The data is taken from the sensor which is embedded in the satellite,
which has a complex movement. The sensor provides celestial map,
sampled in a random manner.
The wide range of the interpolation techniques, available at the present
time, gets smaller when one wants to interpolate the values that are
initially distributed on an irregular grid. It is the topic that we consider in
the thesis. Moreover, interpolating a signal that is nonbandlimited and
whose measurements are scattered in space is not a trivial problem and
requires some studies to be done. This problem is considered in the
thesis while working with airborne laser scanning data. The data has
been acquired over the urban areas. Since the urban areas often consist
of streets and buildings, the edges of the buildings form discontinuities
and so the signal to interpolate is nonbandlimited. The simple techniques
(nearest neighbor, linear interpolation) that preserve discontinuities lead
to distortions on the edges of buildings. So the proposed approach is
based on the cost function minimization and allows regularization on the
edges. We adapt the approach for the scattered data. Also we study the
role of edge-preserving potential functions for the surfaces representing
urban areas. The tests are done on a synthetic model as well as on two
real data sets: airborne laser scanning data on Brussels city (Belgium)
and on Amiens (France).
The second part of the thesis is devoted to cosmic microwave
background (CMB) anisotropies interpolation. Acquiring and treating this
kind of data has been an area of great scientific interest during the last
decades. This CMB data is on an irregular grid. The surface to
interpolate is considered to be smooth as long as no deconvolution is
made. This data has some well established statistical properties and we
apply kriging - a geostatistical method - to interpolate it. Other methods,
tried on the CMB data are binning, linear and nearest neighbor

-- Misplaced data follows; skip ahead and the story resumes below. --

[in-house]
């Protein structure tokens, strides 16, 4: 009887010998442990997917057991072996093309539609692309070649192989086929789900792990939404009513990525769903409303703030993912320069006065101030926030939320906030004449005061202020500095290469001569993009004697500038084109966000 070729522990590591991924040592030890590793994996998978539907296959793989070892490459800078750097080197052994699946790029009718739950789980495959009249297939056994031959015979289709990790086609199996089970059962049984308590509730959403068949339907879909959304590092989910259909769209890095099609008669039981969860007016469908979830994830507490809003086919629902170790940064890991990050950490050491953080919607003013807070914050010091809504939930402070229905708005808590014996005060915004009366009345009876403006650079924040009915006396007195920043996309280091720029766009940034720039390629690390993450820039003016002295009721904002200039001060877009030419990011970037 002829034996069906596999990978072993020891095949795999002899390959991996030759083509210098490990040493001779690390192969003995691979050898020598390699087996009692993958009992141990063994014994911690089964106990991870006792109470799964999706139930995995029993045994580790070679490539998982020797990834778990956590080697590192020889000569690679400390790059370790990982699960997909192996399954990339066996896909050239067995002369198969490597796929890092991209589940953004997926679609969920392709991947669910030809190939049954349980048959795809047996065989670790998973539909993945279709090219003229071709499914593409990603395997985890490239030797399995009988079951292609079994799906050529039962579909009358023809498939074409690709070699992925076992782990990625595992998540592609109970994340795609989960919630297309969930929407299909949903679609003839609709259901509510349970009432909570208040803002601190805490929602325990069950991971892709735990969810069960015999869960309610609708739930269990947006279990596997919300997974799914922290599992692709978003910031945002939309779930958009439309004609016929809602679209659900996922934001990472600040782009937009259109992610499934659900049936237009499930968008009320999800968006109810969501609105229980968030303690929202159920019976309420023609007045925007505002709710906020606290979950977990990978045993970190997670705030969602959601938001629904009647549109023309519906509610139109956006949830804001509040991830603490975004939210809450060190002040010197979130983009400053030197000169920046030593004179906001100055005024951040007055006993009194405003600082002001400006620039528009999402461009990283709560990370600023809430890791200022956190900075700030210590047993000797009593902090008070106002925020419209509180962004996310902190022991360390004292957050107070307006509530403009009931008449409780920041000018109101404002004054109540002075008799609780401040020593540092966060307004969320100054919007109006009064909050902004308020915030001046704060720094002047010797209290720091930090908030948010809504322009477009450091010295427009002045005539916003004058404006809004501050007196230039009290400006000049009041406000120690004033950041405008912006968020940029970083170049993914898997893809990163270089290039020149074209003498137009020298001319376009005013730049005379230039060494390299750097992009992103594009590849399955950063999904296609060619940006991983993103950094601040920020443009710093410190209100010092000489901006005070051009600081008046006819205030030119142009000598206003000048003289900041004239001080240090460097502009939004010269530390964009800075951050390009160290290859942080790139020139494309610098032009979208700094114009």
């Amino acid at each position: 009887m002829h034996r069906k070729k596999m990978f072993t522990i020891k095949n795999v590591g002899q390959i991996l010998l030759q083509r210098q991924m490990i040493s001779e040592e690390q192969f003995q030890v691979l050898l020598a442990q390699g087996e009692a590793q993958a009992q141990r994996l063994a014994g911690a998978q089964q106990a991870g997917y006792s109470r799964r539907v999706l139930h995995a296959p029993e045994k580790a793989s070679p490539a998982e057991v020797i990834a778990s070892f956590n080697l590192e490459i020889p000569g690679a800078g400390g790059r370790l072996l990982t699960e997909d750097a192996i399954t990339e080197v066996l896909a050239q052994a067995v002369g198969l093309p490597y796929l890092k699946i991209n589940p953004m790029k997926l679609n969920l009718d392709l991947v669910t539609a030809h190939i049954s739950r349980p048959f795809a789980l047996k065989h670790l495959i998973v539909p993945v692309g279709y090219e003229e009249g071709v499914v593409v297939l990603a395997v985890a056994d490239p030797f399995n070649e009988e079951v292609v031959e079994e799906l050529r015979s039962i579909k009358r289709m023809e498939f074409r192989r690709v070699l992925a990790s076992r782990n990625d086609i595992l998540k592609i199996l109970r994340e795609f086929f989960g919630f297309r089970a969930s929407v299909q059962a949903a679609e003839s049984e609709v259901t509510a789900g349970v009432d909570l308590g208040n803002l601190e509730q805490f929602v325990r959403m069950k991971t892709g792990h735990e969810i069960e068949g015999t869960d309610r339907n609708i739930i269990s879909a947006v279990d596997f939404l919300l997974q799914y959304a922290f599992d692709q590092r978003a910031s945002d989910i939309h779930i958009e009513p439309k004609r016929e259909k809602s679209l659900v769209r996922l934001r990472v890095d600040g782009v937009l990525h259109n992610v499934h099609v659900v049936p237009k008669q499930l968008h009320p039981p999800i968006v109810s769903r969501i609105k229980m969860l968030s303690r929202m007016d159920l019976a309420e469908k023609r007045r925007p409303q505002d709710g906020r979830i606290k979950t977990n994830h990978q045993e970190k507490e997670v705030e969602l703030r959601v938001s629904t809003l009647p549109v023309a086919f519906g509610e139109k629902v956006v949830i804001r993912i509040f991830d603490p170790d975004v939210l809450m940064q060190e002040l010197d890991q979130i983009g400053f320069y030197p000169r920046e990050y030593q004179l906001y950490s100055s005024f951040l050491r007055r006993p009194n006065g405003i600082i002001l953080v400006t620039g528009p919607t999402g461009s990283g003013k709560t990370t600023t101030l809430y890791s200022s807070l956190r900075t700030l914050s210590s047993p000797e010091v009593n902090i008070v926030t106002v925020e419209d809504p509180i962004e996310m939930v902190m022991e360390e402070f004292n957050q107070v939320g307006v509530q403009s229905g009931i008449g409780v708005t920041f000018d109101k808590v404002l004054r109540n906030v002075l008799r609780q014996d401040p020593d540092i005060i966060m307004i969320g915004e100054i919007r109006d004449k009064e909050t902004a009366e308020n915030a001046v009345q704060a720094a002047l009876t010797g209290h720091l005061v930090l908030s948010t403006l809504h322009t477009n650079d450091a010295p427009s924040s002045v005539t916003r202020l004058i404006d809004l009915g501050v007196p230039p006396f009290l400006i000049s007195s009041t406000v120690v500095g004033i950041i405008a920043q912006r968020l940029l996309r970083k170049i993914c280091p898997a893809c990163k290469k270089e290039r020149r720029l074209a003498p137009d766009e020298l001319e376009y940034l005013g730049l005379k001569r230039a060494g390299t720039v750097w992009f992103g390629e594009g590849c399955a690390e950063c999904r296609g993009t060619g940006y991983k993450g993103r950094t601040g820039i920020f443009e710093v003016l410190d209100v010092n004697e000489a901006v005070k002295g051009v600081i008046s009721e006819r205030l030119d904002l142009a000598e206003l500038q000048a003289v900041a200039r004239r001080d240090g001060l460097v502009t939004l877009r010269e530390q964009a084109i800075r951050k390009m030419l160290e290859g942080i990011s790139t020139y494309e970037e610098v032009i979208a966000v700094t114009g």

interpolations. The performance if these methods is evaluated on the
simulated data, with and without noise. These experiments are devoted
to the satellite Planck mission preparation. It is to be launched in 2007 by
the European Space Agency. This mission will give full sky coverage
with the highest accuracy ever received.
The thesis can be downloaded here .
And it is presented here .
Optimization of digital watermarking performances using different coding strategies
With the ever-increasing development and usage of digital technologies and digital data, the question of protecting intellectual property of digital data has becoming more and more important. Digital watermarking, which allows to embed copyright information into the digital data, has become more and more indispensable. Due to its characteristics, one of the problems in digital watermarking for fixed images is to decide how to hide in an image as many bits of information (or signature) as possible while ensuring that the signature can be correctly retrieved at the detecting stage, even after various image manipulation including attacks. Error correcting codes and repetition are the natural choices to use in order to correct possible errors when extracting the signature. We have investigated different ways of applying error correcting codes, repetition and some combinations of the two, given different capacities of a fixed image for different error rates of the watermarking channel, in order to obtain optimal selection for a given length of signature. We present both the qualitative and quantitative results. The goal of this work is to explore applying coding methods for watermarking purpose.
The case when some bits in the signature are more important than others is also considered and the theoretical results are presented.
An important question is to find a connection between the bit error rate, which is used for the theoretical calculations, and the JPEG compression rate. We present some experimental results based on testing 500 images.
The results of the internship are presented here .